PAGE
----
Sam Ross: What I learnt being a GC

23 October 2020 

Sam Ross, Associate Director & Head of Scaleups here at Stephenson Law, sat down with us recently to run through what he’s learnt working as General Counsel for a number of fast-growing scaleups.  


If you want to be in the room, be prepared to be accountable  

Lots of lawyers talk about wanting to be in the room or not being in the room. It can be frustrating if, when you’re working as a General Counsel, something big is unfolding in the business and you hear about it second-hand.  

I believe the only way to get invited is to be perceived as useful and a missing voice if you’re not there. However, when you do get into the room there is a catch: You get treated as an executive like everybody else on the senior team.  

And this is the crux of it. If you want to be involved in the key decisions of a company, be prepared to be accountable for those decisions.  


Be prepared to fulfil the role of being the calm head in the room  

People often panic if something ‘mission critical’ is perceived to have gone wrong in the business. When this happens, I think General Counsels have a unique role to play in coordinating the response, ensuring that the right people are being brought in to determine what’s gone wrong and what the steps are to fix the problem.  The person doing that needs to be calm, measured, and highly emotionally intelligent. 

During a crisis, a GC might also encourage the key players to consider the matter from a different angle or ask a question that hasn’t yet been asked before a decision is taken.   The GC may not have the most amount of business technical knowledge (e.g. technology or financial issues) but needs to understand things in enough detail to help, so it might be worth considering upskilling in any of these areas as well as on the law.  


Know where your boundaries are  

Your job as General Counsel is to advise the company.  Because you become known as someone who is helpful, you may get asked for advice by people where the nature of their request is that they want personal advice or advice that isn’t relevant to your role as an advisor to the company.  You need to be ready to say “Sorry but I can’t advise you on that, let me recommend someone else.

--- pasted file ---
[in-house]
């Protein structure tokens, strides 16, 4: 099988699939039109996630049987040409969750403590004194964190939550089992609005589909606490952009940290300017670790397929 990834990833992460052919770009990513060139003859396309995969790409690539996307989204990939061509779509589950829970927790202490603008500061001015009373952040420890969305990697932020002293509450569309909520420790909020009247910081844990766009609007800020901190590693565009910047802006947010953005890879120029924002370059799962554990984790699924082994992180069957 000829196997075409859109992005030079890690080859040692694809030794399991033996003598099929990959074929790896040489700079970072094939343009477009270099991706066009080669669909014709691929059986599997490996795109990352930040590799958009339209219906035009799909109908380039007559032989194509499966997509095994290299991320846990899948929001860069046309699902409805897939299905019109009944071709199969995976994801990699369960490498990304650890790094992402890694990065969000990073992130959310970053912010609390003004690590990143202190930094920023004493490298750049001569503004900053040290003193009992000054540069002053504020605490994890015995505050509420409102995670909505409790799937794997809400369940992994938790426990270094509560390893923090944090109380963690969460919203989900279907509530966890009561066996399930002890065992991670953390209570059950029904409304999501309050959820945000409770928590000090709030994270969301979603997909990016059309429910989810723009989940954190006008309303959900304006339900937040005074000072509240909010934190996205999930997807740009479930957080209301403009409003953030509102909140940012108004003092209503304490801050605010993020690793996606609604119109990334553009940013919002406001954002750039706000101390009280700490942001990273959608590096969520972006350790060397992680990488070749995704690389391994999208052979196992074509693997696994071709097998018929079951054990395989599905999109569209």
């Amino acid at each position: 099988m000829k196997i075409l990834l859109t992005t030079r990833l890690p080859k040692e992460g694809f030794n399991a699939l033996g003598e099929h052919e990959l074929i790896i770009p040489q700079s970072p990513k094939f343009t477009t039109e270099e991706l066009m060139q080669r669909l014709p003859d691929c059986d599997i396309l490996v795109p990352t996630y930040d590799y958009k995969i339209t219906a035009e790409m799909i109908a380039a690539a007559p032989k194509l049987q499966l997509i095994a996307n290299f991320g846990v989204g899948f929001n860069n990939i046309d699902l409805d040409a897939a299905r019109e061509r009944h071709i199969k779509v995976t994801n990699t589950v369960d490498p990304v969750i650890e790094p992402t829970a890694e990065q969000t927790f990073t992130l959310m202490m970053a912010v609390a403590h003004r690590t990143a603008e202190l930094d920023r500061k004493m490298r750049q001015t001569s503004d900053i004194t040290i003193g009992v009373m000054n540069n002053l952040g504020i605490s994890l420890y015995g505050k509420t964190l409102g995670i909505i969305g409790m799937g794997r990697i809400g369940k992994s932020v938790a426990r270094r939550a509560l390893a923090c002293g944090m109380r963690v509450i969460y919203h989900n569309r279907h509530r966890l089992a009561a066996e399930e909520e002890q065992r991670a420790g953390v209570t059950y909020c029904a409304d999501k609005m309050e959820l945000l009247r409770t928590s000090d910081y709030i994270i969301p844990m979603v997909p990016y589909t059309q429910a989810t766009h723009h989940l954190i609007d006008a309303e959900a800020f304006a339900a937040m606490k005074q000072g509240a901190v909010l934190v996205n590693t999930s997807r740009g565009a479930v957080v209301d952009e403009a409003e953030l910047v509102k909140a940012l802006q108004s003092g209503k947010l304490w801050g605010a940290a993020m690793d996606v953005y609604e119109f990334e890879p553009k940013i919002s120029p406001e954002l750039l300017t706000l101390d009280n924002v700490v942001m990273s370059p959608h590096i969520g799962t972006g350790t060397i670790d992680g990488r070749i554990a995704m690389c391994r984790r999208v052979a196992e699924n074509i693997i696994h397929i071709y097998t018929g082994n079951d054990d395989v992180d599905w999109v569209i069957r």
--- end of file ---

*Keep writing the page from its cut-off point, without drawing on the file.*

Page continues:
Don’t forget your team members’ needs when you’re dragged into the juicy stuff  
Often when you’re working as a General Counsel you’ll be working on contracts worth millions of pounds or a tricky legal or regulatory issue that’s being discussed at board level, while your team members might be working on important but less strategic matters that you trust them with. 

It’s really important to take some time to be there for your teamYou need to understand what they may or may not be worried about when it comes to their work and be able to provide them with the necessary support. This means stepping back from the big project that you’re consumed with and giving them some of your time. 

You’re only as good as your external lawyers   

It goes without saying but having external lawyers that you can rely on to provide accurate and timely advice is crucial. Whether it be someone with specific legal experience or somebody who has a deep understanding of your industry – remember to choose wisely 


Think hard about everyone’s perspectives, but be ready to challenge them  

A General Counsel might not be the most popular team member because part of their job is to challenge.   This is vital to the success of the company. 

For example, some founder CEOs haven’t had the experience of running a big company and particularly if it’s a consumer business, they may have had a sudden uptick in demand for their service. Very quickly they’ve received lots of investment and are servicing millions of customers around the world – a far cry from that idea in the garage just a couple of years ago They need constructive challenges to help them make those big decisions.  

Similarly, some investors might be very experienced with numbers and themes but may have less operational experience; if they suggest something that you know won’t work in practice, don’t be afraid to speak up! 


Your key KPI is the number of times influential people ask you for your view – treat this with the care it deserves 

When you’re working in an organisation, whether it’s big or small, most departments have KPIs. The sales team is how much they’re selling, the marketing team is how many new users they’re managing to attract, but for Legal it’s really tough. They’re often viewed as a cost centre find it difficult to get budget and struggle to show their value.  

In my experiencethe most useful way of gauging how well a legal team or lawyer is doing is seeing how many times influential or important stakeholders are asking for advice on stuff 

If nobody’s asking you what should be done or seeking your advice, then there’s a problem. 

And so, I think it’s about trying to get those key relationships in place with decision-makers in the business and ensuring that you’re there to advise them when asked.  


If you have a question for Sam or anybody else at SLHQ, please email  

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